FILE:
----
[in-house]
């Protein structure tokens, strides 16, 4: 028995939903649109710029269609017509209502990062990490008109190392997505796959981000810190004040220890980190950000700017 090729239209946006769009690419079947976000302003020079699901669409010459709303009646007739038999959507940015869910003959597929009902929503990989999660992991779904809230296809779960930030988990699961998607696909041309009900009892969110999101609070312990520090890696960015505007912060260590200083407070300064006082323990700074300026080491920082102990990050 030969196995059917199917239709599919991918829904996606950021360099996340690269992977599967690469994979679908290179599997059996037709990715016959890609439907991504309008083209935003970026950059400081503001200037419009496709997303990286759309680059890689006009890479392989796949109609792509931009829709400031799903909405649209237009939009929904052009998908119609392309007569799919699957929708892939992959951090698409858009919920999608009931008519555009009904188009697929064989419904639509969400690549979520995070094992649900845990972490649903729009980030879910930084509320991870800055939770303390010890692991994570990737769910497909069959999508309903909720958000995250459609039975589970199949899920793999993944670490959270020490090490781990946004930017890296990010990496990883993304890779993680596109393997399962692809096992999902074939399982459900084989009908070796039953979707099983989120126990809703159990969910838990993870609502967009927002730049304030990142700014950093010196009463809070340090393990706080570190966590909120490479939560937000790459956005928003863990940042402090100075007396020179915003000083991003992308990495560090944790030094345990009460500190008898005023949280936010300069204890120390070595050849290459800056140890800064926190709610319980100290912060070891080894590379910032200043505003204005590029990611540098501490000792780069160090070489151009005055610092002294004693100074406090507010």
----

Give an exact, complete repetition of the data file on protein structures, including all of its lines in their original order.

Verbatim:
[in-house]
């Protein structure tokens, strides 16, 4: 028995939903649109710029269609017509209502990062990490008109190392997505796959981000810190004040220890980190950000700017 090729239209946006769009690419079947976000302003020079699901669409010459709303009646007739038999959507940015869910003959597929009902929503990989999660992991779904809230296809779960930030988990699961998607696909041309009900009892969110999101609070312990520090890696960015505007912060260590200083407070300064006082323990700074300026080491920082102990990050 030969196995059917199917239709599919991918829904996606950021360099996340690269992977599967690469994979679908290179599997059996037709990715016959890609439907991504309008083209935003970026950059400081503001200037419009496709997303990286759309680059890689006009890479392989796949109609792509931009829709400031799903909405649209237009939009929904052009998908119609392309007569799919699957929708892939992959951090698409858009919920999608009931008519555009009904188009697929064989419904639509969400690549979520995070094992649900845990972490649903729009980030879910930084509320991870800055939770303390010890692991994570990737769910497909069959999508309903909720958000995250459609039975589970199949899920793999993944670490959270020490090490781990946004930017890296990010990496990883993304890779993680596109393997399962692809096992999902074939399982459900084989009908070796039953979707099983989120126990809703159990969910838990993870609502967009927002730049304030990142700014950093010196009463809070340090393990706080570190966590909120490479939560937000790459956005928003863990940042402090100075007396020179915003000083991003992308990495560090944790030094345990009460500190008898005023949280936010300069204890120390070595050849290459800056140890800064926190709610319980100290912060070891080894590379910032200043505003204005590029990611540098501490000792780069160090070489151009005055610092002294004693100074406090507010």